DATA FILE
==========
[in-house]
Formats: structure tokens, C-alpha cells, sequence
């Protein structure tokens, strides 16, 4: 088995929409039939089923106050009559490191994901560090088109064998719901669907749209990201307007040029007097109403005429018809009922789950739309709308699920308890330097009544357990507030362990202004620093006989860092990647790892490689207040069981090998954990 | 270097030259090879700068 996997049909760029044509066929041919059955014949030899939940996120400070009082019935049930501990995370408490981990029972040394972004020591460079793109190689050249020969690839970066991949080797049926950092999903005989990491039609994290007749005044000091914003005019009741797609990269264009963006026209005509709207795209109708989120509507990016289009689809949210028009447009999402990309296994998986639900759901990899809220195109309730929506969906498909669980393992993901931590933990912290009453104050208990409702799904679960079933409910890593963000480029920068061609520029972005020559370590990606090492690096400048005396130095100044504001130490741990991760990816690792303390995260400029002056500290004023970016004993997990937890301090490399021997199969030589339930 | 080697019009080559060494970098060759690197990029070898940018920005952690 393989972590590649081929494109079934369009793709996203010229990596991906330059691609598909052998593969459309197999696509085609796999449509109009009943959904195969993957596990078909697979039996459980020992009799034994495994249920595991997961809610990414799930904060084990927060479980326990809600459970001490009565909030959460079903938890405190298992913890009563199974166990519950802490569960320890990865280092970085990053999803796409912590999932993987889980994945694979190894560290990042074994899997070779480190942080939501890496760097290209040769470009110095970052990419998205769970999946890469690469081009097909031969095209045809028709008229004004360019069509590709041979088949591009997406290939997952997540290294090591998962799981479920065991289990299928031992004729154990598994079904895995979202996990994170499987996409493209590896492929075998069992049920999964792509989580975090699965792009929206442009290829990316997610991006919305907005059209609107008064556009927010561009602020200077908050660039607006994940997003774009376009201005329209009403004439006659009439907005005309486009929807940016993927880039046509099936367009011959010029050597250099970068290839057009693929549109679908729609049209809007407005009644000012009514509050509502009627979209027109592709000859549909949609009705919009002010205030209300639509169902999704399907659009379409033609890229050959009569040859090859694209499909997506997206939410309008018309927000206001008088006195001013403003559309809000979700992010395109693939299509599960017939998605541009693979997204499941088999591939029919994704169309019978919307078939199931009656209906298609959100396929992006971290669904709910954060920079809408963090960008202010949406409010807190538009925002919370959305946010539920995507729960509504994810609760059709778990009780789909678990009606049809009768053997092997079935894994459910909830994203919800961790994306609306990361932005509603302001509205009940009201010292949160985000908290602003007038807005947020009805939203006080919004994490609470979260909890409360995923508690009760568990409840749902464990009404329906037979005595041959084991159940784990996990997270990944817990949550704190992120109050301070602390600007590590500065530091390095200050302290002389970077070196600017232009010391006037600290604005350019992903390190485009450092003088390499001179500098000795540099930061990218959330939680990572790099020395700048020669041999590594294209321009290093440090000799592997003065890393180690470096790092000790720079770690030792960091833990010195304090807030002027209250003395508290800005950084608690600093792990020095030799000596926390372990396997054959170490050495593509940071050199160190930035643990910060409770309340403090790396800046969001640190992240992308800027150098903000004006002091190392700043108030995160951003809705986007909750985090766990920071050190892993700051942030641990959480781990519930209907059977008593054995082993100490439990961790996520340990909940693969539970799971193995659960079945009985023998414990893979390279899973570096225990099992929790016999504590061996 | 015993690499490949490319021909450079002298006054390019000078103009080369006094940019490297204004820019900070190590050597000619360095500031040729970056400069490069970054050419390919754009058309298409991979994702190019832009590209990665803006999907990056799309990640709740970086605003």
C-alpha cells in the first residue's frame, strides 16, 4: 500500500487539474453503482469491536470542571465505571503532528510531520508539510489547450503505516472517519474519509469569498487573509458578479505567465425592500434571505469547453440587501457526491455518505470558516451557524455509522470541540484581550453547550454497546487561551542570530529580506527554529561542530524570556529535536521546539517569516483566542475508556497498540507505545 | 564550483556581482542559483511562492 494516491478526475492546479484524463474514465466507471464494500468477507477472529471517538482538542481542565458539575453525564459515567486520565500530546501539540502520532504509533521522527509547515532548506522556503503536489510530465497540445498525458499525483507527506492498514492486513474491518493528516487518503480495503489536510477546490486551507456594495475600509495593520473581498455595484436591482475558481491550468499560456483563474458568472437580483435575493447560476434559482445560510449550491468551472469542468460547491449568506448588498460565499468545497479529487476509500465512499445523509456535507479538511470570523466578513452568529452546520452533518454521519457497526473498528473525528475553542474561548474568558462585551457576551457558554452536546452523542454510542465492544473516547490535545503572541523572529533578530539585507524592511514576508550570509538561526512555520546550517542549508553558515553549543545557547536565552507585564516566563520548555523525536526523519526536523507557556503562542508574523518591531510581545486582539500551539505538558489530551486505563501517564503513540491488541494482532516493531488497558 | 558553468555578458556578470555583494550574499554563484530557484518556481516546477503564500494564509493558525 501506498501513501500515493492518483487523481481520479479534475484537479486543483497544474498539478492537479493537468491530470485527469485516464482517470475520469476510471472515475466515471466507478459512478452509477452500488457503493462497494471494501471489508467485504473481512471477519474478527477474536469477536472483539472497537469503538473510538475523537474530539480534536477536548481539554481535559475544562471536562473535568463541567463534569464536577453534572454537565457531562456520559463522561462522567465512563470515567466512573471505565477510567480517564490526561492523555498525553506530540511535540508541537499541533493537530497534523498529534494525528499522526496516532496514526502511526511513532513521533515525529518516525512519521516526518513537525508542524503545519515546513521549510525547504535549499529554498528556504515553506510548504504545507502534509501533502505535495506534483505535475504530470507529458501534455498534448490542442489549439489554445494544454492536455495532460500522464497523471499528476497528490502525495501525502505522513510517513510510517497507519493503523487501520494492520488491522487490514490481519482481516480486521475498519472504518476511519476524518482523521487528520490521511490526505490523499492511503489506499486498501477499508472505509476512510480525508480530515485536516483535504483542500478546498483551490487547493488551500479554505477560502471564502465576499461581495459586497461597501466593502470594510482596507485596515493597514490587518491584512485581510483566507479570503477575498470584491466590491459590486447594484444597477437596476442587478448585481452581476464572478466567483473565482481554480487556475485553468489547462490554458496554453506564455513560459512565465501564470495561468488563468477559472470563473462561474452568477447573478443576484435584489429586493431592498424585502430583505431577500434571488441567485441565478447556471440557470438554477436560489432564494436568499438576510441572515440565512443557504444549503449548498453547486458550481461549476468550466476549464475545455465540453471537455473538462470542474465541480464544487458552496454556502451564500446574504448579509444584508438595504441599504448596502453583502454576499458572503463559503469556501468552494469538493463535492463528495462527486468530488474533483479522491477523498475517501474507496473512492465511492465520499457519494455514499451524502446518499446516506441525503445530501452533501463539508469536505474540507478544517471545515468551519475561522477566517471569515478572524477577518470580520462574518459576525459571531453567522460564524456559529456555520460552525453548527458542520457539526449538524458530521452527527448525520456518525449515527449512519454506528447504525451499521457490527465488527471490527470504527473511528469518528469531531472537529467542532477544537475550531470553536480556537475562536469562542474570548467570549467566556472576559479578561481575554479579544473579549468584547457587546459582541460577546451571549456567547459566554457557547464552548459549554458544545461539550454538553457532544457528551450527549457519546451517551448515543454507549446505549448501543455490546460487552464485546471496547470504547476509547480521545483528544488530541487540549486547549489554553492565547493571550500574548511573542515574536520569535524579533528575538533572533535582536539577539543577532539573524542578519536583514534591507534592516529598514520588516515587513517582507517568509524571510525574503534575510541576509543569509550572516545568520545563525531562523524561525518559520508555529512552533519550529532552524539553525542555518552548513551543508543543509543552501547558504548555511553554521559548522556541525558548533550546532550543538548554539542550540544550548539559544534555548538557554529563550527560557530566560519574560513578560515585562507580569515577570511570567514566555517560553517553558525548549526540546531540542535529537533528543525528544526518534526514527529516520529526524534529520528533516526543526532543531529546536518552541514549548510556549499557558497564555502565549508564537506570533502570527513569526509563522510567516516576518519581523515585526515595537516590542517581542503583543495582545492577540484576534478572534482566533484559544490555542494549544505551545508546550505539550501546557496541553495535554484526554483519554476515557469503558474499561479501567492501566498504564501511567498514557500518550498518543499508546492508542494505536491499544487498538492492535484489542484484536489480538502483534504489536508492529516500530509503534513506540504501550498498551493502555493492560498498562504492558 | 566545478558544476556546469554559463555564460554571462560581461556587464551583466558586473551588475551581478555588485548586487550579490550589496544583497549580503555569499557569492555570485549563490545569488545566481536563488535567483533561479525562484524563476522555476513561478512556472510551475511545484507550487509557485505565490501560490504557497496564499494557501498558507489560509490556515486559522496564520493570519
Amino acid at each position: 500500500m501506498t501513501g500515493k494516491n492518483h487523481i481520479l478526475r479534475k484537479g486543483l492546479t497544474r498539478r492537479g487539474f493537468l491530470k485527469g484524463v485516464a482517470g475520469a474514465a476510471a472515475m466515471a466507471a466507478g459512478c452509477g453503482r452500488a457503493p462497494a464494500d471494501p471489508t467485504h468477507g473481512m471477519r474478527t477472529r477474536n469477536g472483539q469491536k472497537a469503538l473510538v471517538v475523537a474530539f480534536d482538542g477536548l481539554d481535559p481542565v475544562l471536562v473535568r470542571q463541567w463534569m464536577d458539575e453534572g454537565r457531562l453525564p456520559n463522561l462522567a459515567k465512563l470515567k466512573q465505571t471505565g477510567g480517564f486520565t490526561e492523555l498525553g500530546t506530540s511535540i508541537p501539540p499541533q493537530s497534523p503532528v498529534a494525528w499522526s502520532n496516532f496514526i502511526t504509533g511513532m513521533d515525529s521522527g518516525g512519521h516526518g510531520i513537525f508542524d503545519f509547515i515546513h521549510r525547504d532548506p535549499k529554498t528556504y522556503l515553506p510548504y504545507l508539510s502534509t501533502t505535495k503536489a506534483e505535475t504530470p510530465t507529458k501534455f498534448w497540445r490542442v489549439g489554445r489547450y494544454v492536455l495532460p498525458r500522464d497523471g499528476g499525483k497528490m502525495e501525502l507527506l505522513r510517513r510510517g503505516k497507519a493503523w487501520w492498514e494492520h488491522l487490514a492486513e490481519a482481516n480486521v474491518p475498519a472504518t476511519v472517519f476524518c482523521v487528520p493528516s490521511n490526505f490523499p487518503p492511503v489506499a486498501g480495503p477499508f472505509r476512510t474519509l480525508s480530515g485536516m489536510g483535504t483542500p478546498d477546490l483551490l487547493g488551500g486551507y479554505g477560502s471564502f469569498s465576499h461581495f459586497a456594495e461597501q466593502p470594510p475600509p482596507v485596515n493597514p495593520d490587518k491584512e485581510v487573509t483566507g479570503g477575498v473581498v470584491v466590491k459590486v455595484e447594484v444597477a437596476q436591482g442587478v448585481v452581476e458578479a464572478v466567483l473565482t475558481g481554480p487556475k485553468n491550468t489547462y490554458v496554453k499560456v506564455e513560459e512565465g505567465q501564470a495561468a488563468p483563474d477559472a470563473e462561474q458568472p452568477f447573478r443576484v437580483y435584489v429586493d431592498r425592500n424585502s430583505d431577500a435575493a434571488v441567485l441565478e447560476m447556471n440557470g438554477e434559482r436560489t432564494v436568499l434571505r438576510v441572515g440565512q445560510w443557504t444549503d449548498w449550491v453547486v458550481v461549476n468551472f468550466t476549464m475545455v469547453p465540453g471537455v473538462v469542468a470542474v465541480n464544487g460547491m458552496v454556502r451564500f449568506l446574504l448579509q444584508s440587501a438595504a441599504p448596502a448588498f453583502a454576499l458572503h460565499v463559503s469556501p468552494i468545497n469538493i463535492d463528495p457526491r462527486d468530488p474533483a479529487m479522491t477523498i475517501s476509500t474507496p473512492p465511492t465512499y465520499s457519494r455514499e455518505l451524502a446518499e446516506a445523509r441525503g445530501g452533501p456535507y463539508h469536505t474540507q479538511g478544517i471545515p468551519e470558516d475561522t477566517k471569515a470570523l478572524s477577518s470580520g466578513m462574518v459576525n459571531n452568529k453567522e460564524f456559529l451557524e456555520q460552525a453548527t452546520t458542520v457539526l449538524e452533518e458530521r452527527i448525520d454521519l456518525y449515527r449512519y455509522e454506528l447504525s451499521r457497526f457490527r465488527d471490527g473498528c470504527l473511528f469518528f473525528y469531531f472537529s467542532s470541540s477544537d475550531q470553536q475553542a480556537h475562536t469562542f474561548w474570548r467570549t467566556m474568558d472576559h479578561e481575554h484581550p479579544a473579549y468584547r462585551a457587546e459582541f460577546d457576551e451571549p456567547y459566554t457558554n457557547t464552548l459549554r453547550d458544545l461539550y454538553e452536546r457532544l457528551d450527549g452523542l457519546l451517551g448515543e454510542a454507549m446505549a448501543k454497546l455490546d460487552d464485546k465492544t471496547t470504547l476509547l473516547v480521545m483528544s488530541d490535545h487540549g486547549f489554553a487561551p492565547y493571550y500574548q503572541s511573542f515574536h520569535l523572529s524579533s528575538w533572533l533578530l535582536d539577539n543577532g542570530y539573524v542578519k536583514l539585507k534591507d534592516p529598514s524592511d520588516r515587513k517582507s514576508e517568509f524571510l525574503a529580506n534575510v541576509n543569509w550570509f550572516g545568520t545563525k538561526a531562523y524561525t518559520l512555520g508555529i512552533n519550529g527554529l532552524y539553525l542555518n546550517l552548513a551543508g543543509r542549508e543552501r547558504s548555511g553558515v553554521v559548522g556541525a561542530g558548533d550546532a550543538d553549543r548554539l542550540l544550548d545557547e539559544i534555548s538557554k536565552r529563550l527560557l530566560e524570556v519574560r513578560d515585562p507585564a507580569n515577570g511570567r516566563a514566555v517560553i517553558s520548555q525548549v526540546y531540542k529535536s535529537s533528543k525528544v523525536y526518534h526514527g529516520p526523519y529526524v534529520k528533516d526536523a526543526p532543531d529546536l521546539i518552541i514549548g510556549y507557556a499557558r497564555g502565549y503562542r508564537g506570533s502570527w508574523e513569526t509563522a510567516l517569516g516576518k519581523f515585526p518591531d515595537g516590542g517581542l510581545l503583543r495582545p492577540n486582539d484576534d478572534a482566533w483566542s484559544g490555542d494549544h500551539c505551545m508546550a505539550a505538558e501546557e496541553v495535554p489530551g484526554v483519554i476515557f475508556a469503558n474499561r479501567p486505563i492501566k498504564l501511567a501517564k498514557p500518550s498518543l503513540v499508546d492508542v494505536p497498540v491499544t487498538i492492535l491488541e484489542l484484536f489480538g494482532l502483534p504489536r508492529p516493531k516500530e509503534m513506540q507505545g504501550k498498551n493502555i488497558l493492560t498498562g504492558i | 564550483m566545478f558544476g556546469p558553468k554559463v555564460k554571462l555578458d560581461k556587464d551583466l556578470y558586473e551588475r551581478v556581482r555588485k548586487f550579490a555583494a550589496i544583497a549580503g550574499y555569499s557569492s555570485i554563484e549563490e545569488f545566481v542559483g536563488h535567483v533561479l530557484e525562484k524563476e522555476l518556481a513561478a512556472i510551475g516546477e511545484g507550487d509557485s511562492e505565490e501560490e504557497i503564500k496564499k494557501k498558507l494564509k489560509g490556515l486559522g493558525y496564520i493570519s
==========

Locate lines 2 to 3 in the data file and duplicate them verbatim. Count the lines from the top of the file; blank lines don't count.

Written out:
Formats: structure tokens, C-alpha cells, sequence
């Protein structure tokens, strides 16, 4: 088995929409039939089923106050009559490191994901560090088109064998719901669907749209990201307007040029007097109403005429018809009922789950739309709308699920308890330097009544357990507030362990202004620093006989860092990647790892490689207040069981090998954990 | 270097030259090879700068 996997049909760029044509066929041919059955014949030899939940996120400070009082019935049930501990995370408490981990029972040394972004020591460079793109190689050249020969690839970066991949080797049926950092999903005989990491039609994290007749005044000091914003005019009741797609990269264009963006026209005509709207795209109708989120509507990016289009689809949210028009447009999402990309296994998986639900759901990899809220195109309730929506969906498909669980393992993901931590933990912290009453104050208990409702799904679960079933409910890593963000480029920068061609520029972005020559370590990606090492690096400048005396130095100044504001130490741990991760990816690792303390995260400029002056500290004023970016004993997990937890301090490399021997199969030589339930 | 080697019009080559060494970098060759690197990029070898940018920005952690 393989972590590649081929494109079934369009793709996203010229990596991906330059691609598909052998593969459309197999696509085609796999449509109009009943959904195969993957596990078909697979039996459980020992009799034994495994249920595991997961809610990414799930904060084990927060479980326990809600459970001490009565909030959460079903938890405190298992913890009563199974166990519950802490569960320890990865280092970085990053999803796409912590999932993987889980994945694979190894560290990042074994899997070779480190942080939501890496760097290209040769470009110095970052990419998205769970999946890469690469081009097909031969095209045809028709008229004004360019069509590709041979088949591009997406290939997952997540290294090591998962799981479920065991289990299928031992004729154990598994079904895995979202996990994170499987996409493209590896492929075998069992049920999964792509989580975090699965792009929206442009290829990316997610991006919305907005059209609107008064556009927010561009602020200077908050660039607006994940997003774009376009201005329209009403004439006659009439907005005309486009929807940016993927880039046509099936367009011959010029050597250099970068290839057009693929549109679908729609049209809007407005009644000012009514509050509502009627979209027109592709000859549909949609009705919009002010205030209300639509169902999704399907659009379409033609890229050959009569040859090859694209499909997506997206939410309008018309927000206001008088006195001013403003559309809000979700992010395109693939299509599960017939998605541009693979997204499941088999591939029919994704169309019978919307078939199931009656209906298609959100396929992006971290669904709910954060920079809408963090960008202010949406409010807190538009925002919370959305946010539920995507729960509504994810609760059709778990009780789909678990009606049809009768053997092997079935894994459910909830994203919800961790994306609306990361932005509603302001509205009940009201010292949160985000908290602003007038807005947020009805939203006080919004994490609470979260909890409360995923508690009760568990409840749902464990009404329906037979005595041959084991159940784990996990997270990944817990949550704190992120109050301070602390600007590590500065530091390095200050302290002389970077070196600017232009010391006037600290604005350019992903390190485009450092003088390499001179500098000795540099930061990218959330939680990572790099020395700048020669041999590594294209321009290093440090000799592997003065890393180690470096790092000790720079770690030792960091833990010195304090807030002027209250003395508290800005950084608690600093792990020095030799000596926390372990396997054959170490050495593509940071050199160190930035643990910060409770309340403090790396800046969001640190992240992308800027150098903000004006002091190392700043108030995160951003809705986007909750985090766990920071050190892993700051942030641990959480781990519930209907059977008593054995082993100490439990961790996520340990909940693969539970799971193995659960079945009985023998414990893979390279899973570096225990099992929790016999504590061996 | 015993690499490949490319021909450079002298006054390019000078103009080369006094940019490297204004820019900070190590050597000619360095500031040729970056400069490069970054050419390919754009058309298409991979994702190019832009590209990665803006999907990056799309990640709740970086605003």